America's Biggest Enemy

Feb. 9, 2011
A leading business economist looks at the fallout from the Great Recession and examines whether the United States is in decline.

The 800-pound gorilla in the room during nearly every discussion about U.S. manufacturing is China. For years, it symbolized the outsourcing of U.S. jobs as manufacturers closed factories here and shifted production to China. More recently, as the Chinese economy grows and a middle class develops, China increasingly represents a market, the biggest in the world, at least in terms of population and a magnet for U.S. industrial investment.

The economic, political and certainly emotional context for all of this is concern, if not fear, that America's best days are behind it and that the rise of China and other emerging nations necessarily means the decline of the United States. Not necessarily, says George Magnus, senior economic adviser and former chief economist at UBS Investment Bank. In his new book "Uprising: Will Emerging Markets Shape or Shake the World Economy?," Magnus looks at a wide range of economic, demographic and technological issues in the wake of the global financial meltdown of 2007. One startling statement: "America's biggest enemy is not China or anyone else, but the fear of its own decline."

Magnus doesn't deny the rapid rise of China or its ability to implement quick and effective policy initiatives, such as its stimulus package. But he argues in "Uprising" that countries such as China with "strong central authorities that operate without accountability and strong political and social institutions lack transparency and a capacity to change and adapt responsively." In his view, China's own growth and prosperity will begin to trip it up because it does not have the legal and financial systems to handle an increasingly complex economy. The question will become, Magnus writes, whether "an autocratic China with weak legal institutions can avoid the likely clash between accelerating economic development and the rising demands for commercial and political freedoms, especially as the growth momentum in the economy mellows."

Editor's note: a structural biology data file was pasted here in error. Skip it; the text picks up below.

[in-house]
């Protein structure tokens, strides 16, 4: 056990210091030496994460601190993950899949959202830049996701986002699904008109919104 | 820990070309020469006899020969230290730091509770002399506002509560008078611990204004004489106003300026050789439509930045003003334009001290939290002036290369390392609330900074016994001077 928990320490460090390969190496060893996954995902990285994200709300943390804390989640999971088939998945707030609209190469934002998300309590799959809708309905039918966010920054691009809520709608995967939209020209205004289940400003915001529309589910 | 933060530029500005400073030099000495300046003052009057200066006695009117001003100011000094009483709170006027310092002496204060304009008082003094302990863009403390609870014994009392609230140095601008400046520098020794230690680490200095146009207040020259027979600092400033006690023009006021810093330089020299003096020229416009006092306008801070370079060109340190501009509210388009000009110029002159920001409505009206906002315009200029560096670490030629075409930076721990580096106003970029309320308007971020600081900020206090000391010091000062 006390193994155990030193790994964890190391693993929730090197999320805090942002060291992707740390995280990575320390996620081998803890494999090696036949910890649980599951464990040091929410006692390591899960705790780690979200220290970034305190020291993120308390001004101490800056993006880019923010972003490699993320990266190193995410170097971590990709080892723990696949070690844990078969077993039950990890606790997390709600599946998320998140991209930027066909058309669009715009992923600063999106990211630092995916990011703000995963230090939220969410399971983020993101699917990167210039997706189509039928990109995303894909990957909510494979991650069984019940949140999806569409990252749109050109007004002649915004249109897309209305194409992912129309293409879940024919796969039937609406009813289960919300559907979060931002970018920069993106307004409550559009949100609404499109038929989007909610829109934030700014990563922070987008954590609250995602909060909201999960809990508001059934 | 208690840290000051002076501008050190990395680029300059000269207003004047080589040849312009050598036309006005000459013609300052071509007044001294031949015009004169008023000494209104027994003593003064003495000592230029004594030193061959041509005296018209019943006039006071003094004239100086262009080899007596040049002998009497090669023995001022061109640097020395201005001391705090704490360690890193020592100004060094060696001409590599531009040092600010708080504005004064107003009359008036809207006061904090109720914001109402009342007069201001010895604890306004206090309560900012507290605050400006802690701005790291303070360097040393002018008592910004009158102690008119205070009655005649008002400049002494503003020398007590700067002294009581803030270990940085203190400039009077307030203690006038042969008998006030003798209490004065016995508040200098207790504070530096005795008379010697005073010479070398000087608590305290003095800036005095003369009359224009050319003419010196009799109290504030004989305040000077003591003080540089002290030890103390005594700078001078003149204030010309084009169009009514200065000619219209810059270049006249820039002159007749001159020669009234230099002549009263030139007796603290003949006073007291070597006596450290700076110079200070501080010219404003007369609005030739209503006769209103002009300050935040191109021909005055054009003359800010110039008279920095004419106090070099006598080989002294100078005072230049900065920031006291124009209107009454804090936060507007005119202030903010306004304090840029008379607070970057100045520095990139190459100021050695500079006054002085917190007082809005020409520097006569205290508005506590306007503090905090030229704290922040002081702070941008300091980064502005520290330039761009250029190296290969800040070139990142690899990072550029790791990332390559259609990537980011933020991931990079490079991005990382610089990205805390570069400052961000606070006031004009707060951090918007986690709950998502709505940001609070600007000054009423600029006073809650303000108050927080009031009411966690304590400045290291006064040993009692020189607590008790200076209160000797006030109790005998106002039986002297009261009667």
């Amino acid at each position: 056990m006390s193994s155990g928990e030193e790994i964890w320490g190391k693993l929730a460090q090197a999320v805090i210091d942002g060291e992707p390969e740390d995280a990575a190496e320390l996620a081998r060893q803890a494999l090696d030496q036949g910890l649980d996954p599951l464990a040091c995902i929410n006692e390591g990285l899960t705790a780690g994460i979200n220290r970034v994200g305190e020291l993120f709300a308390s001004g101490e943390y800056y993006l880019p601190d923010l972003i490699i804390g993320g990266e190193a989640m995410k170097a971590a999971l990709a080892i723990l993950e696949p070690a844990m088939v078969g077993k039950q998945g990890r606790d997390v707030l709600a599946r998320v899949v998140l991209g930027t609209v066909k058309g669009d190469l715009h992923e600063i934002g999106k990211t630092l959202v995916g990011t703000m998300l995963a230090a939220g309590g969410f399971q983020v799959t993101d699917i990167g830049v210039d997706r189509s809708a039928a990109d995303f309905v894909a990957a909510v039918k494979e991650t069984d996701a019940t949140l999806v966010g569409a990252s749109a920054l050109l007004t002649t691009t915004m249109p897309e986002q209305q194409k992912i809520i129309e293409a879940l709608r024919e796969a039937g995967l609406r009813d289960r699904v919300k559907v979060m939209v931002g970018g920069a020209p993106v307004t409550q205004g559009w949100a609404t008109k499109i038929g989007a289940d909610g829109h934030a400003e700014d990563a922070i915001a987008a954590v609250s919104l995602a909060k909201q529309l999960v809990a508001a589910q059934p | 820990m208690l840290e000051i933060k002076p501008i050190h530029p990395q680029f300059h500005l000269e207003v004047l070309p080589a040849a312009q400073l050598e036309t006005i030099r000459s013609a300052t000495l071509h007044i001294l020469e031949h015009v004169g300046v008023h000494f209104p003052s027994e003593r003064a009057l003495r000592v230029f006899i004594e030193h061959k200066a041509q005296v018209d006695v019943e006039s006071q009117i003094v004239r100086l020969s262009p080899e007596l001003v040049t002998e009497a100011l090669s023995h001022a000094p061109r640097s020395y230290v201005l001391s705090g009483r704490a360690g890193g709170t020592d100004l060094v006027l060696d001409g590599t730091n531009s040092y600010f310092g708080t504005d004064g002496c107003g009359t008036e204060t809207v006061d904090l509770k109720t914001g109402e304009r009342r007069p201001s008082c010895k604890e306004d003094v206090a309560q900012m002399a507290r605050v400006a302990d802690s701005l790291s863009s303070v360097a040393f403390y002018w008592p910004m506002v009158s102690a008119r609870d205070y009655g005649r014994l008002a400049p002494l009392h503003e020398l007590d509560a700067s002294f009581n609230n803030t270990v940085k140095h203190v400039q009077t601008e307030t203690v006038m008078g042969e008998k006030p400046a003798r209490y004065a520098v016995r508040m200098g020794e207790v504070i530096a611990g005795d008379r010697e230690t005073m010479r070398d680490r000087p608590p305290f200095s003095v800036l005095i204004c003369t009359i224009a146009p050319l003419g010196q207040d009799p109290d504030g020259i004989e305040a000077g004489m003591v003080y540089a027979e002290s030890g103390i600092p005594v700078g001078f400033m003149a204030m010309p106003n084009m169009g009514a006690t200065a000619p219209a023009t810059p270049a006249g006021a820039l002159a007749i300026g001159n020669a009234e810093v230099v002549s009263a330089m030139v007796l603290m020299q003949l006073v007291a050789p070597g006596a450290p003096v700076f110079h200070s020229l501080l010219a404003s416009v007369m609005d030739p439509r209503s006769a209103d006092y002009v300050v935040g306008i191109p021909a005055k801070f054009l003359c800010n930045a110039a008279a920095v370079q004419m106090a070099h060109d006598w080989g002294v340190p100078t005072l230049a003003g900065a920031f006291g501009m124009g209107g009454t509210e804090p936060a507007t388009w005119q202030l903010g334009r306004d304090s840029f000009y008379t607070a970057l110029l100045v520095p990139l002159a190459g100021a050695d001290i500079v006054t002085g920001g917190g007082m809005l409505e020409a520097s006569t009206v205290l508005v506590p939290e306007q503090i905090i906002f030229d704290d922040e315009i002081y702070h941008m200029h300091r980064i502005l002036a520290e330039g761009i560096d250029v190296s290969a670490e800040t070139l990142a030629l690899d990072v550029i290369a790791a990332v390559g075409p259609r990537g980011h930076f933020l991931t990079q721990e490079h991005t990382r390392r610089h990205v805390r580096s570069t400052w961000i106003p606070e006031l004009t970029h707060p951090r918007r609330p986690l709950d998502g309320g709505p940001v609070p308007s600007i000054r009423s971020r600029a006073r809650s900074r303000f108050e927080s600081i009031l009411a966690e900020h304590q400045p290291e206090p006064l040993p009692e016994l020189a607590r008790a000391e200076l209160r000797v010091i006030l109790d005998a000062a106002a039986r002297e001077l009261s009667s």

China is not immune from some of the same demographic tides that are sweeping over the United States, symbolized by soaring medical costs and the first Baby Boomer retirements. China is the fastest-aging country in the world, Magnus notes. "By 2050, China will be very old. It will have more people aged over 65 than the entire U.S. population predicted at that time, and more people aged over 80 than any other country," he writes. As a result of its aging population, says Magnus, the "linear path" of growth that some believe China is on is not a certainty at all. In fact, Magnus forecasts, there will be a decline in its productivity growth that will "render China's growth rate quite pedestrian over the coming decade or so."

Does America have its problems? To quote one popular politician, "you betcha." Magnus notes that the Congressional Budget Office estimates that the national debt could reach $22 trillion by 2020, or more than 100% of GDP. Our net foreign debt is $3.6 trillion, and China is our biggest creditor with $1 trillion of U.S. Treasury bonds. We need to put our fiscal house in order.

Just as Chinese supremacy is not ordained, neither is the decline of the United States. What America has -- and China doesn't -- is a "legal, political and institutional system based around private property rights, independent adjudication, contract law and, above all, the rule of law." This allows the country to "change and adapt," Magnus states, so it can meet the challenges facing it.

Magnus' prescription for the United States starts with leadership that acknowledges the need for a "complete reboot" of our economy. That means deep budget cuts and a tax reform, but it also means a commitment to investing in areas that will preserve our "highly innovative and dynamic culture," such as research and development and education. Magnus told me the country needs an industrial policy not to determine individual winners and losers, but to ensure that we are supporting industries that can contribute to the "new global supply chains that are forming as the next billion consumers grow up in the emerging countries." So while the Great Recession brought a financial crisis, he warns, it's vital that we not submit to our biggest enemy -- a crisis of confidence.

Steve Minter
[email protected]

About the Author

Steve Minter | Steve Minter, Executive Editor

Focus: Leadership, Global Economy, Energy

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An award-winning editor, Executive Editor Steve Minter covers leadership, global economic and trade issues and energy, tackling subject matter ranging from CEO profiles and leadership theories to economic trends and energy policy. As well, he supervises content development for editorial products including the magazine,, research and information products, and conferences.

Before joining the IW staff, Steve was publisher and editorial director of Penton Media’s EHS Today, where he was instrumental in the development of the Champions of Safety and America’s Safest Companies recognition programs.

Steve received his B.A. in English from Oberlin College. He is married and has two adult children.

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